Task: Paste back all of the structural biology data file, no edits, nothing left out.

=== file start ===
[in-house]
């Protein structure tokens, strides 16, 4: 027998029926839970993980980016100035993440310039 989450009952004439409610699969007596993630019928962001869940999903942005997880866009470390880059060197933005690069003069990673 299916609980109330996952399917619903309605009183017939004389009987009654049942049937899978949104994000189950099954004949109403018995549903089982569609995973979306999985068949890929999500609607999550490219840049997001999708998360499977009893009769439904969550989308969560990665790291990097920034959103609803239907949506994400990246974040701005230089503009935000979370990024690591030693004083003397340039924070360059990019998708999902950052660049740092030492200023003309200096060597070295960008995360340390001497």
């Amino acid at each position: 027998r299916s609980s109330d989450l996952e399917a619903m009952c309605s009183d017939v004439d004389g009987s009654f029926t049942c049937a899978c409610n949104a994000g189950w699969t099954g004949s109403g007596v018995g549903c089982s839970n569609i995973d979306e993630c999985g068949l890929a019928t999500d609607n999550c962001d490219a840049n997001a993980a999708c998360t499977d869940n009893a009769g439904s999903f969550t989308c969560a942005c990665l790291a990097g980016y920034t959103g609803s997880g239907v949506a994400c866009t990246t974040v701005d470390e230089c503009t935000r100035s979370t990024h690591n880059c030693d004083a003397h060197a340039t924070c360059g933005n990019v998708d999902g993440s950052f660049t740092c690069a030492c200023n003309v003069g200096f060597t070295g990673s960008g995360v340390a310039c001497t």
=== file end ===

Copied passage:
[in-house]
């Protein structure tokens, strides 16, 4: 027998029926839970993980980016100035993440310039 989450009952004439409610699969007596993630019928962001869940999903942005997880866009470390880059060197933005690069003069990673 299916609980109330996952399917619903309605009183017939004389009987009654049942049937899978949104994000189950099954004949109403018995549903089982569609995973979306999985068949890929999500609607999550490219840049997001999708998360499977009893009769439904969550989308969560990665790291990097920034959103609803239907949506994400990246974040701005230089503009935000979370990024690591030693004083003397340039924070360059990019998708999902950052660049740092030492200023003309200096060597070295960008995360340390001497």
């Amino acid at each position: 027998r299916s609980s109330d989450l996952e399917a619903m009952c309605s009183d017939v004439d004389g009987s009654f029926t049942c049937a899978c409610n949104a994000g189950w699969t099954g004949s109403g007596v018995g549903c089982s839970n569609i995973d979306e993630c999985g068949l890929a019928t999500d609607n999550c962001d490219a840049n997001a993980a999708c998360t499977d869940n009893a009769g439904s999903f969550t989308c969560a942005c990665l790291a990097g980016y920034t959103g609803s997880g239907v949506a994400c866009t990246t974040v701005d470390e230089c503009t935000r100035s979370t990024h690591n880059c030693d004083a003397h060197a340039t924070c360059g933005n990019v998708d999902g993440s950052f660049t740092c690069a030492c200023n003309v003069g200096f060597t070295g990673s960008g995360v340390a310039c001497t």